9. To be borne in mind is that, in appellate review of a denial of a motion for judgment notwithstanding the verdict, such as presented here, "the standard is 'whether anywhere in the evidence, from whatever source derived, any combination of circumstances could be found from which a reasonable inference could be drawn in favor of the plaintiff. . . . In applying this standard, we examine the evidence in the light most favorable to the plaintiff.'" Martignetti v. Haigh-Farr, Inc., 425 Mass. 294, 304 (1997), quoting from Forlano v. Hughes, 393 Mass. 502, 504 (1984). Here, the jury's consistent answers to the special questions manifested findings, based on the evidence viewed in the light most favorable to the plaintiff, that the BHA's proffered reason of reduced funding was fake and that the termination and Scott's loss of the work he had done for twelve years was because the defendants found him to be the one old enough and dispensable enough to make way for Firth's relatives. Firing the old in contravention of discrimination law is not exclusive to making room unfairly for relatives in acts of nepotism.
10. In support of my view that the appellate issue was not preserved in this case, I note that in Lipchitz v. Raytheon Co., 434 Mass. 493, 499 (2001), the issues had been properly preserved for appellate consideration by objection: "[The defendant] Raytheon submitted a written request for an instruction that [the plaintiff] Lipchitz had the burden of proving that Raytheon's reasons for not promoting her were a 'pretext for discrimination.' [The defendant] renewed the request after the judge charged the jury and before the jury retired to deliberate. . . . The issue was preserved for appellate review." Similarly, in Abramian v. President & Fellows of Harvard College, 432 Mass. 107, 115 (2000), the defendant had preserved objections to the special question and related jury instructions and "thus the issue is preserved for appellate review."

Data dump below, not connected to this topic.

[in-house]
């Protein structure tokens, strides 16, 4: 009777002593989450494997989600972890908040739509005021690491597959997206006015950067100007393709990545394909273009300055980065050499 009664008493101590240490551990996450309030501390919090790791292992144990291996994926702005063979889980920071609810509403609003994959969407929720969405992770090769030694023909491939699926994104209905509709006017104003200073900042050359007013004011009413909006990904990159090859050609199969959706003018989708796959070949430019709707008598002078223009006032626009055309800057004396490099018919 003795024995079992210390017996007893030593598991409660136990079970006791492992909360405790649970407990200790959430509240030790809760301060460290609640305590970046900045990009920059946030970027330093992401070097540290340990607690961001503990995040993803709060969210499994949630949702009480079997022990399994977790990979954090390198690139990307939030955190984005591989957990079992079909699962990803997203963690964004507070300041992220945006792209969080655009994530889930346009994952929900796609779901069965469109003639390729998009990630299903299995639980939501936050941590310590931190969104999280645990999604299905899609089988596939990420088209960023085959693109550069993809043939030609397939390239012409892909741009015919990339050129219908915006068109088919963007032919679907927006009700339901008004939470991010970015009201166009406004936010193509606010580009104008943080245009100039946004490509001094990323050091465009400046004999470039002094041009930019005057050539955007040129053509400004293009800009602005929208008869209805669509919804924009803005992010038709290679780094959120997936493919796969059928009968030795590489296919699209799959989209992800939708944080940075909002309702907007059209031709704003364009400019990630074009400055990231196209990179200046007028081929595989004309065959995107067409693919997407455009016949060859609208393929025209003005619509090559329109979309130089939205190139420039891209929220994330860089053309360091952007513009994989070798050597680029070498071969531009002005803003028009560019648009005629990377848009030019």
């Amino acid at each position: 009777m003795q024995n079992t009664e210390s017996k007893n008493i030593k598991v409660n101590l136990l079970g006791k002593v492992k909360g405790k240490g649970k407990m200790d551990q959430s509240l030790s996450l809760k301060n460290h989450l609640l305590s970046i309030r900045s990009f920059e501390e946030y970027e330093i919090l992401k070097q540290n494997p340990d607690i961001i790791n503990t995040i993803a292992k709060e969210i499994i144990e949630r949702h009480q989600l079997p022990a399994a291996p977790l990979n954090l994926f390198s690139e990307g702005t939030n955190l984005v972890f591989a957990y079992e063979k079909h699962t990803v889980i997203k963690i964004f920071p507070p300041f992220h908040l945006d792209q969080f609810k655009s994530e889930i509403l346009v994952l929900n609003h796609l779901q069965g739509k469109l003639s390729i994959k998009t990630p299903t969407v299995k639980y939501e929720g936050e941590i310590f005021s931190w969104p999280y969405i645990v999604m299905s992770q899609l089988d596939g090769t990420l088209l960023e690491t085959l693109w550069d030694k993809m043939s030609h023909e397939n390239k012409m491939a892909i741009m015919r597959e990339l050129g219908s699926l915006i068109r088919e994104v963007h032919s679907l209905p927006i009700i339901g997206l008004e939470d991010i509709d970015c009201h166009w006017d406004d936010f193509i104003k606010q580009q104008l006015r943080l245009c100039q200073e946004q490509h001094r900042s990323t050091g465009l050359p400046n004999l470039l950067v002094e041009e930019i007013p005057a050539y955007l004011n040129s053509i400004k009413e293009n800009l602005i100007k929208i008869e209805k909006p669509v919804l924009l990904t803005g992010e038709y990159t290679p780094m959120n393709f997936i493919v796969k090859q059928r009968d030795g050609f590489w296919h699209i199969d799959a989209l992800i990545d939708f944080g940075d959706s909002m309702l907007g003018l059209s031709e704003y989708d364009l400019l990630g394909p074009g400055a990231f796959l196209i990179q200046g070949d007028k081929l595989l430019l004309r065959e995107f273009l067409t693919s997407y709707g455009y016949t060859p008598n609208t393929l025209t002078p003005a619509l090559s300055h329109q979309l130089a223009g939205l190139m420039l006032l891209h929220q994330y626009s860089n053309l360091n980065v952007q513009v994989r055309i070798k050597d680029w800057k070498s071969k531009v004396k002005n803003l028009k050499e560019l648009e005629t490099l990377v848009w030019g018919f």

11. The Federal rule is in accord as to waiver. As the First Circuit Court of Appeals recently decided in Babcock v. General Motors Corp., 299 F.3d 60, 63-64 (1st Cir. 2002), "We have held that under Rule 49(b), [relating to verdicts on special questions], objections to the inconsistency of verdicts must be made after the verdict is read and before the jury is discharged. E.g., Merchant v. Ruhle, 740 F.2d 86, 89 (1st Cir. 1984); Skillin v. Kimball, 643 F.2d 19, 19-20 (1st Cir. 1981). Consistent with those precedents, we hold that GM forfeited its objection to the alleged inconsistency by failing to object at the critical time. See McIsaac v. Didriksen Fishing Corp., 809 F.2d 129, 134 (1st Cir. 1987). To decide otherwise would countenance 'agreeable acquiescence to perceivable error as a weapon of appellate advocacy.' Id. (quoting Merchant, 740 F.2d at 92)."
12. That the question is one of credible evidence for the fact finding jury is also supported in Weber v. Community Teamwork, Inc., 434 Mass. 761, 774-775 (2001) (analyzing under Blare v. Husky Injection Molding Sys. Inc., 419 Mass. 437 , whether the employer had advanced credible evidence of a lawful reason for its employment action). See Blare, supra at 442; Wheelock College v. Massachusetts Commn. Against Discrimination, 371 Mass. 130, 134-136 (1976). Accord Lewis v. Area II Homecare for Senior Citizens, Inc., 397 Mass. 761, 767 (1986) ("[T]he record clearly shows that the defendants introduced credible evidence to show that the articulated reasons were not pretexts").